Just five days into the New Year, AFFCO Talleys suspended another worker without pay at their plant in Rangiuru. After refusing to meet on the plant because union staffers were wearing union branded t shirts, the meeting was moved to the first known suspension in a carpark.
This was after a delayed meeting from last week, where our MWU union member came to the meeting wearing a Jobs that Count t-shirt. The management objected, so MWU representatives reasonably agreed to delay the meeting. Five days later, the same worker turned up without the t-shirt but two authorised Union reps were wearing their Jobs that Count shirts.
Union reps were denied entry to the office for the meeting, so we agreed to meet in the first known car-park disciplinary across the road, where we stood, papers in hand and tried to defend the MWU member.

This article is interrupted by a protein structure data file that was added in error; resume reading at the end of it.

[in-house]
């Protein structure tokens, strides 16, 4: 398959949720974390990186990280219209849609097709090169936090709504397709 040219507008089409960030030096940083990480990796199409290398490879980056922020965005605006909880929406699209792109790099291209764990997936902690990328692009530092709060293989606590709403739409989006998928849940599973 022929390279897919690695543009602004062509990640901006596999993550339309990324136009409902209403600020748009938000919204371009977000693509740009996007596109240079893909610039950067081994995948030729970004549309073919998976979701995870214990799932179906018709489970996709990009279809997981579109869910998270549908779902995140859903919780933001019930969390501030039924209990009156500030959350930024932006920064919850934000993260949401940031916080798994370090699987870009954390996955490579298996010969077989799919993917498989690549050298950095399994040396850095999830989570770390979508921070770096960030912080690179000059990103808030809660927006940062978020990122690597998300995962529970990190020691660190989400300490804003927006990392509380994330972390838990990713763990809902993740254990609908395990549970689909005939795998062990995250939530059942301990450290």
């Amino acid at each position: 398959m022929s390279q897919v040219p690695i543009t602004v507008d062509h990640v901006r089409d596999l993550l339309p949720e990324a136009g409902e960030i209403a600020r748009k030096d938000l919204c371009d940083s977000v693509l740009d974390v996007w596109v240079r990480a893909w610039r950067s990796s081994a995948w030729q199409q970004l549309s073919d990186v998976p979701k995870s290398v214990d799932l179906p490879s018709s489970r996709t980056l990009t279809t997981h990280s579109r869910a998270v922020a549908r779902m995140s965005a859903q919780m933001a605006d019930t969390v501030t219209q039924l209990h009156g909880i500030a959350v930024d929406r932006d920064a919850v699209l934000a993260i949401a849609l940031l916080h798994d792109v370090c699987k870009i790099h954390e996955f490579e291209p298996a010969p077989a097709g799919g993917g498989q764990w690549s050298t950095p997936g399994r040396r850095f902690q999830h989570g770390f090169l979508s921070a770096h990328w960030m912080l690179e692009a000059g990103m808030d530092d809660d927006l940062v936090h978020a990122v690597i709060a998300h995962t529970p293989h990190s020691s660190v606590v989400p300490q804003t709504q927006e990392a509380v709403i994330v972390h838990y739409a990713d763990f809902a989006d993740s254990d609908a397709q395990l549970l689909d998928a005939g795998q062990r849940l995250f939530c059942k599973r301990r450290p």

Union reps suggested that AFFCO Talley's should consider de-escalating their recent actions around t shirts and demonstrate Talley's are capable of doing things differently. But nah, after 5 minutes conflab, yet another worker was unlawfully suspended without pay.
And then AFFCO Talleys upped the anti by telling union representatives they won’t meet with them again wearing union branded t shirts, anywhere, anytime.
As far as we are aware, there has never been this kind of bottom line demand where a company thinks it can tell people what they wear and when.
After all, Talley's are hardly the fashion police, and many of us find their branding offensive. But we would never tell people they can't wear it.
The response to this has been unprecedented. There’s now a demand for Jobs that Count t shirts that the union cant keep up with and it’s reached the international union movement. Jobs that Count and the union movement will be responding
This isn't the New Zealand we believe in. We now have a company that thinks it can dictate what people wear not only to and from work, but outside of work, including those who don't work for them.